Considered a luxurious good until not long ago, wine was especially considered to be a “drink of the wealthy” hundreds and even thousands of years ago. It represented the higher class and distinguished people. Relationships between empires were developed and maintained through sending wine as a gift, kings would show their power through serving the most expensive and most rare wines to their visitors, and even the population morale was kept up by using wine during celebrations and events.
In today’s world, wine is still playing a major part in the lives of many people. Most of the people tend to go with wine as a gift when invited to visit, as a show of respect – just like in the case of two of the world’s best football managers, when Jose Mourinho gifted Alex Ferguson during a match between their teams in 2009.
You might be thinking about the plenty of extremely cheap wines available in every shop, and you would be right. There are wines as low as $2 a bottle in many countries throughout the world, but the difference –as you probably already know- is not even comparable. In both tasting and health terms, wines can be so different you wouldn’t be blamed to wonder if some of them can even be considered to be wines.
Due to the high demand and consequently, high supply, the wine industry has moved towards FMCG (fast moving consumer goods) industry – so much so, that the cost of producing the wine is now a minor part of the overall cost of wine for producers. Taking an example on the world’s most well-known brand, the cost of producing a can of Coca Cola is merely 30% of the total cost price, whereas 70% goes towards distribution and marketing, and we don’t want even want to think how low the cost percentage is when compared to the actual price of most popular goods.
In a classic case of business expansion, brands are facing an ever-growing amount of pressure to grow internationally and grab larger market share in other geographic regions. Recently, China has been considered as the primary growth market for high-end wines, and most popular wine brands have been focusing their marketing and development efforts towards the China market – Take Chateau Lafite’s strong expansion plan to China as a perfect indicator of how aggressively brands are targeting expansion in China. It is nothing too surprising though, as China’s large population and high buying power has been attracting most of the international business, and will continue to do so for years to come. On the negative side, such occurrences only serve to increase the pressure on boutique wineries struggling to survive. They are pushed into having to use invoice financing to sell uncollected debt from distributors in unfamiliar geographic areas, so they can finance their next harvest.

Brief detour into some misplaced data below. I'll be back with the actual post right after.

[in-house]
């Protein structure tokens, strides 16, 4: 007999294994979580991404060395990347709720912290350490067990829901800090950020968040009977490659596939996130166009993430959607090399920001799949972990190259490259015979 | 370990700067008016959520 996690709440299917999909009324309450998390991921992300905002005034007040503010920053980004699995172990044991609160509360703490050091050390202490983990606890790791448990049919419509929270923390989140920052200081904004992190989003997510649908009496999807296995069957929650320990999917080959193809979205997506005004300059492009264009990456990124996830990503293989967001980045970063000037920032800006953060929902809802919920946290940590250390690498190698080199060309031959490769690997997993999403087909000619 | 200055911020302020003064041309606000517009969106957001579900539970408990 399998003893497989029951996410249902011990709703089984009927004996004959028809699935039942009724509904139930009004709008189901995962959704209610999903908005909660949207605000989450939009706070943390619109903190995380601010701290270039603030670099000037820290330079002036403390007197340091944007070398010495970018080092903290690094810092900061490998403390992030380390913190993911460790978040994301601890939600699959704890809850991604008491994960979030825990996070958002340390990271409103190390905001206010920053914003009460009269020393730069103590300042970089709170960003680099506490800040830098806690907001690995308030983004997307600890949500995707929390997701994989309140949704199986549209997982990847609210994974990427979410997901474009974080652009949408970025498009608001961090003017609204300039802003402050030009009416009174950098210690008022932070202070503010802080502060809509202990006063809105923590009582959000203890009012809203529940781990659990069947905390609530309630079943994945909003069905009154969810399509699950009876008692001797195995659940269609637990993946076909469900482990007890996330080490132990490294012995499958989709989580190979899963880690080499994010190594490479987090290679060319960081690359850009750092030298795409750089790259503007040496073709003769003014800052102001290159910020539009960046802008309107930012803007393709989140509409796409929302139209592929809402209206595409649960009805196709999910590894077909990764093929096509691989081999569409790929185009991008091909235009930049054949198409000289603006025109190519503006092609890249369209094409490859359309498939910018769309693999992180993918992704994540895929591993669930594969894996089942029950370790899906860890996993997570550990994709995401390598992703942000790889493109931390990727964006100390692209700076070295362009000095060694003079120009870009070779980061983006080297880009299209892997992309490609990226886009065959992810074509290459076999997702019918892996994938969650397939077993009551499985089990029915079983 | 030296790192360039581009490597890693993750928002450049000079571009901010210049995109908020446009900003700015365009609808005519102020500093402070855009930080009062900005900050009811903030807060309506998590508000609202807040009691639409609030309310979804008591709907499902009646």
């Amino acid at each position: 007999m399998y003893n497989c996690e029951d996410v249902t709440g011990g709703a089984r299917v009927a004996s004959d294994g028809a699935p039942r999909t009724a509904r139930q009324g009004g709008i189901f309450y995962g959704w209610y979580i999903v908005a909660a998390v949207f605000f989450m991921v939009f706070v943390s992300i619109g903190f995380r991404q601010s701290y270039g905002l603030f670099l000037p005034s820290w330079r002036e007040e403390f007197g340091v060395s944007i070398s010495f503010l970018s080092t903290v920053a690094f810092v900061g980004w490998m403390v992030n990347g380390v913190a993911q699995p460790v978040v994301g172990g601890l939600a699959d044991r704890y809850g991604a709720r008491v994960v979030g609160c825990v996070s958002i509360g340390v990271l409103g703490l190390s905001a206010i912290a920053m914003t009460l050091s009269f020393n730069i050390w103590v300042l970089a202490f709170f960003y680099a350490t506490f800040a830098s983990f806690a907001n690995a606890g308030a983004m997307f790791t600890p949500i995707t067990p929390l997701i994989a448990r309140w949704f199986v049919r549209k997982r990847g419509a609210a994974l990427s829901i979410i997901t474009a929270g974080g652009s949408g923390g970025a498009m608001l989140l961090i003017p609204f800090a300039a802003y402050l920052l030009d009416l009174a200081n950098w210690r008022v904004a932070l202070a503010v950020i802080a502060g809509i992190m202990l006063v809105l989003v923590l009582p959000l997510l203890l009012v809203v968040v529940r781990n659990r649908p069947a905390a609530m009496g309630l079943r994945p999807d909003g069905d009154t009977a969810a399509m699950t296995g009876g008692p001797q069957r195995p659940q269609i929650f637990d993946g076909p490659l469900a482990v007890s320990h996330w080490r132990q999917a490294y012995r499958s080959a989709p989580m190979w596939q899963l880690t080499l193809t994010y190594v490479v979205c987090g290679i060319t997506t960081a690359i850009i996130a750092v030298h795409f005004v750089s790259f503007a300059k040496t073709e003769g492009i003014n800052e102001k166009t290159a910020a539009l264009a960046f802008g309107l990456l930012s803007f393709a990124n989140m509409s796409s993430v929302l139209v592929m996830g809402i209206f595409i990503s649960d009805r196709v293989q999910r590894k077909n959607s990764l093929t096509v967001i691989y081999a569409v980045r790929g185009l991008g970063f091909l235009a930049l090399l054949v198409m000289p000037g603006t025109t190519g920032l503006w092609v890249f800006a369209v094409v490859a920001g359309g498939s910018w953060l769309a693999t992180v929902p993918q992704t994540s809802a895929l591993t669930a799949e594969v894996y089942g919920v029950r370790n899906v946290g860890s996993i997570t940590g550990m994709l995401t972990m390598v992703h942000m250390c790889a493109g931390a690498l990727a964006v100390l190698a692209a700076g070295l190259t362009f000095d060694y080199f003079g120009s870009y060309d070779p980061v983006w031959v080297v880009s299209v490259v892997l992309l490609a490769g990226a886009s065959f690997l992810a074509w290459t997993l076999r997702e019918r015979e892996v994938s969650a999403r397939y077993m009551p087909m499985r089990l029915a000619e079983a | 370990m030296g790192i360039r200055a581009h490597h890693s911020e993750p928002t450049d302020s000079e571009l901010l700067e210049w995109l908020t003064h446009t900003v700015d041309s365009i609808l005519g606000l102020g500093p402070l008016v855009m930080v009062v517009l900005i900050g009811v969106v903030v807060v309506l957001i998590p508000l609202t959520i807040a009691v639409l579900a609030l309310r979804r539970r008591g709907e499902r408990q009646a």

On the other hand, we have the likes of “Domaine de la Romanee”, “Egon Muller”, and “Domaine Leroy Musigny Grand Cru” and especially the reported $195,000 “Chateau Margaus” bottle in the Dubai Airport among many other wines costing thousands of dollars per bottle. Sure enough, their actual production cost is maybe 1% of the price, but the marketing and branding efforts have ensured the psychological thought of being worth it among the buyers.
On the other side, the champagne industry is not affected by the trend of switching into a FMCG at all. Champagne remains a luxury drink and its price remains high as well. Just like the “diamond is a girl’s best friend” image in people’s heads, Champagne has similarly managed to develop a rock-solid luxurious image of its wine among the buyers. Despite Prosecco’s and Cava’s fair success amongst the younger wine drinkers recently, it is still unable to fetch the premium of what Champagne is able to do. Take Dom Perignon for example, despite the claims that he created the Champagne, it is far from the truth. However, his initial story of “drinking the stars” and claims to have invented it made a beautiful story, and it had unbelievable success – globally as well.
Basically, it is all about marketing – how you create your brand and how you relate to your potential buyers. The way you develop the product into the head of people is the most essential tool for success. Trends do not come out of nature, they are built from professionals and world-beaters.